provide that all vouchers filed on expense
accounts for the state be In duplicate and
one copy go to the auditor and the other
to the executive council. It also makes
changes in the law as to the printing of
the annual report of the council reducing
its cost about half and saving -,Vj0.
Salnls Reach l.anannl.
Hundreds of Mormons arrived In La
monl tonight to attend the annual conven
tion of the reorganized church of Jesus
Christ of letter Day Saints. Joeeph
Smith, the venerable president of the
church, will preside at the conference.
Heath Bed Marriage.
B. B. Dewey, a newspaper man, and
Miss Hazel AVIUiams were married Sat
urday wliun It was thought that Miss Wil
liams would die. She is belter now and it
Is thought that she will recover. The
couple had been engaged for some til no
and planned to be married In June.
IVeath of Pioneer.
Henry Ichman, tb years old, who came
to Des Moines in 1861. died tonight. He
had large Interests In Iowa.
I.. . Co.. to Retire.
Vice President and Traffic Manager L
8. Cass of the Ureat Western railway
will retire from active service about May
1. He will retire to Waterloo and take
up the management of the Waverly A
Cedar Falls Railroad company and devote
his time to the Waterloo street railroad
STATEMENT BY DR. ELIOT
He Says Ha Has Neither Aereateel
Nor Declined Po.t of Ambauader
1o fireat Britain.
CAMBRIDGE, Mass.. April . "All news
psner reports purporting to emanate from
me that 1 have cither accepted or declined
the post of ambassador Ui Clreat Britain
are absolutely unauthorised," said Presi
dent Charles W. Eliot In an Interview to
day. It was reported here today that Preatdent
Eliot had not yet formally declined the
New Line from
Kansas City to
Gulf of Mexico
French Capitalists Will Furnish
Funds for Extension of Okla
homa & Gulf Road.
KANSAS CITY. April .-That a new rail
road extending from Kansas City to the
Oulf of Mexico will be In operation within
three years was the statement made by
William Keneflck, who Is constructing the
Oklahoma A Oulf railway from Wagoner.
Okl., to Calvin," Okl.. and who returned
from France today. Mr. Keneflck has se
cured the support of a number of French
capitalists In the new venture. He an
nounced today that a bond Issue hss al
ready been arranged abioad which will be
sufficient to extend the line from Calvin
to Denlson or Sherman, Tex. Mr. Keneflck
says he has the aasuranoe that the funds
necessary to build the line north from
Wagoner, Okl., to Joplin, Mo., will be
available as soon as the road Is built to
Texas. If a connection cannot then be
made with some existing railroad. Mr.
Keneflck will proceed to build his own line
from Joplin to Kansaa City.
"It Is altogether probable.' said he. "that
the Missouri, Oklahoma A Oulf railroad
will operate Its own trains over Its own
tracks from Kansas City to Texas within
two years. A survey has been made for
extension of the road south from Texss.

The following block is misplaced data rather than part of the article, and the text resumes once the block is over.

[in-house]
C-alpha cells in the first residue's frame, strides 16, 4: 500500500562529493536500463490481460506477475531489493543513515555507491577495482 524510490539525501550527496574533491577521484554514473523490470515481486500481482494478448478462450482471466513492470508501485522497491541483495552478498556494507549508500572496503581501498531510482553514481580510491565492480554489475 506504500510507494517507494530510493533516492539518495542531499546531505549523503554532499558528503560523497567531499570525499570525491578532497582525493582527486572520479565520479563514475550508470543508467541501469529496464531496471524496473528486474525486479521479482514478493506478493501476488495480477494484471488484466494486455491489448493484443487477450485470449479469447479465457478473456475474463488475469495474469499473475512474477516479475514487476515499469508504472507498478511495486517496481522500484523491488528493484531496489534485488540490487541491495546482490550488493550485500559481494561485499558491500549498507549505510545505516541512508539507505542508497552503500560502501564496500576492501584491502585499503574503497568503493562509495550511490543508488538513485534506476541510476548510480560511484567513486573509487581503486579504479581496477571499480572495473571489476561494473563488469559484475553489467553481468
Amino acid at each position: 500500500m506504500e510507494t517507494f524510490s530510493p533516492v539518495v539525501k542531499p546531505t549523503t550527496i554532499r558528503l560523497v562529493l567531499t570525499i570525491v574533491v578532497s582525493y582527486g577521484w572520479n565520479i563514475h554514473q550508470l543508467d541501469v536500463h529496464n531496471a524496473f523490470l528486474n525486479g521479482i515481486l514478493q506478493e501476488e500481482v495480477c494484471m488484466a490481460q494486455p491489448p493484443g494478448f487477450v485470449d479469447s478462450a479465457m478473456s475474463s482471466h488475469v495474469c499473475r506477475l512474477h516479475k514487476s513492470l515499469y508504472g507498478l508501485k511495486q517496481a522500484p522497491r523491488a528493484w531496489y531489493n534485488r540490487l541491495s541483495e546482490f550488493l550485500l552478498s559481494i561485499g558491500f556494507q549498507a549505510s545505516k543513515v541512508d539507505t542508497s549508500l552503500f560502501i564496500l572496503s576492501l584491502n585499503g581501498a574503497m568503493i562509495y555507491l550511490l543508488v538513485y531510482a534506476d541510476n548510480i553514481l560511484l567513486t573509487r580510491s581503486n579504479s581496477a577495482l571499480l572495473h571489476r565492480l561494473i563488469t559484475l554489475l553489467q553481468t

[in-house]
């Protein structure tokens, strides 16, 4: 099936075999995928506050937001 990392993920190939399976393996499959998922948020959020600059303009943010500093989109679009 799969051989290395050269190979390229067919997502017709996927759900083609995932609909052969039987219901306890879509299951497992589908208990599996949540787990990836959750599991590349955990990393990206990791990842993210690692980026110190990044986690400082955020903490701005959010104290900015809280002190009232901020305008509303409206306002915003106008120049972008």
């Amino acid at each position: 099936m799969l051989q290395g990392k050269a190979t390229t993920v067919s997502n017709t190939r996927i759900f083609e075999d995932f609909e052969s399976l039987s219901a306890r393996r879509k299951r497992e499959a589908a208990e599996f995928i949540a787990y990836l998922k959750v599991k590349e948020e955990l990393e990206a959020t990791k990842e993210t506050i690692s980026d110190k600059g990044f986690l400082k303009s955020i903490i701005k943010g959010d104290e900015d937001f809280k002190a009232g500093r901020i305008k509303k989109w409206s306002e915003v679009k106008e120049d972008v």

and the end of the third year may find
our own trains from Kansas City to Uih
C. Cloud of Winnebago, Neb.,
Takes Rank at Yale with . .
BOSTON, Mass., April . (Special Tele
gram.) H. C. Cloud of Winnebago, Neb.,
has won a place In the highest honor list
in literary and oratorical rank In the Junior
class at Tale college. Cloud will speak at
the Junior exhibition April 23, with several
others, and the best speaker will be given
the first Teneyck prize, second only In th
academic department to the Townsend
GOES TO LEAVENWORTH
Thomas M. Hayes, Convicted of Km.
brsalemcnt, la (liven Klvc .
WASHINGTON, April . Flva years In
the Fort Leavenworth, Kan., pnltentlar
was the sentence today Imposed by Jusiloo
Gould in criminal court here upon Thomas
M. Hayes, former receiving teller of th
American National bank, convicted last
Tuesday of embezzlement and nilsappilin -Uot
of the funds of that Inslltullon. Thfl
penally was the minimum by the statute.
Woman Prisoner Escapes
When Shackles Removed
A Break for liberty
from stomach, liver and kidney trouble Is
made when a 3fic box of Dr. King's New
Ufa Pills Is bought For sale by Beaton
ATHKN8. Ga., April --Kate O'Dwyer.
the young woman who was' shsckled and
forced to work on the chain gang, made
her escape here last night.
The woman, who said to be comely,
had been sentenced to the gang for twelve
months for disorderly conduct. The sen
tence was suspended on condition that she
leave the country and never rerturn. She
returned a month ago, was arrested and
ordered shackled and chained day and
nlgiit ss the desperate male convicts were.
The case attracted much attention, Gov
ernor Smith took It up, and the prison
commission Issued an order that no wom.ni
prisoner, no matter what her offenee cat,
was ever to be shackled.
The woman escaped by nutting the bars
of her cell, and it Is believed she had inn
side osslstsnre. She was convicted of a
misdemeanor. Her case will go to the
"WELL SERVED" IN